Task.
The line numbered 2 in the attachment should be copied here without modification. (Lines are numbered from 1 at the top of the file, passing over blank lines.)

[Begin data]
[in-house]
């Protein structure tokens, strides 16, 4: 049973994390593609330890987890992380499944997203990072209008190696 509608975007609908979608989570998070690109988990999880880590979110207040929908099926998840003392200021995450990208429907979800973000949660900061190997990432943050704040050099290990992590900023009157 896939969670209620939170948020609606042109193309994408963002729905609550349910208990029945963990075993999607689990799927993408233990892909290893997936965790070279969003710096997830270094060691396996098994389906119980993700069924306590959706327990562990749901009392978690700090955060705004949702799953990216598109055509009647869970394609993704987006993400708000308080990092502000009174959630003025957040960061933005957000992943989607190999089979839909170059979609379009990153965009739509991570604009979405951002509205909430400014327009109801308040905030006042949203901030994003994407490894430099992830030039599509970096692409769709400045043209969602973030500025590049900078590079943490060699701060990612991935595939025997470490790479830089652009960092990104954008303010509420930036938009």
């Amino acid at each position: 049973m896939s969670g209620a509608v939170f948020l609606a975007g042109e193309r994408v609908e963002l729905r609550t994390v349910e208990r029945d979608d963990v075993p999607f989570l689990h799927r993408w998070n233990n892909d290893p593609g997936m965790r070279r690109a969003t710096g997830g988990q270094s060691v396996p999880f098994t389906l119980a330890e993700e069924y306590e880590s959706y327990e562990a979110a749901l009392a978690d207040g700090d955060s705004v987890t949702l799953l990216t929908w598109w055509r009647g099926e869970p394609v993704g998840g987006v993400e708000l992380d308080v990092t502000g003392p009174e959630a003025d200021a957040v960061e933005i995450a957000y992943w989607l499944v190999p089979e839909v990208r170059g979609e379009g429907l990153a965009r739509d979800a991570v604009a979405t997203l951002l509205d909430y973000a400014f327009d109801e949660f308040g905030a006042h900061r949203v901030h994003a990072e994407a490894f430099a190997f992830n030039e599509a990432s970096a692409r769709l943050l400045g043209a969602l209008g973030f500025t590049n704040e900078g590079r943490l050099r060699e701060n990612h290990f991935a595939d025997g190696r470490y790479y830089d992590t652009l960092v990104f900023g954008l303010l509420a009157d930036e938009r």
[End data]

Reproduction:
């Protein structure tokens, strides 16, 4: 049973994390593609330890987890992380499944997203990072209008190696 509608975007609908979608989570998070690109988990999880880590979110207040929908099926998840003392200021995450990208429907979800973000949660900061190997990432943050704040050099290990992590900023009157 896939969670209620939170948020609606042109193309994408963002729905609550349910208990029945963990075993999607689990799927993408233990892909290893997936965790070279969003710096997830270094060691396996098994389906119980993700069924306590959706327990562990749901009392978690700090955060705004949702799953990216598109055509009647869970394609993704987006993400708000308080990092502000009174959630003025957040960061933005957000992943989607190999089979839909170059979609379009990153965009739509991570604009979405951002509205909430400014327009109801308040905030006042949203901030994003994407490894430099992830030039599509970096692409769709400045043209969602973030500025590049900078590079943490060699701060990612991935595939025997470490790479830089652009960092990104954008303010509420930036938009």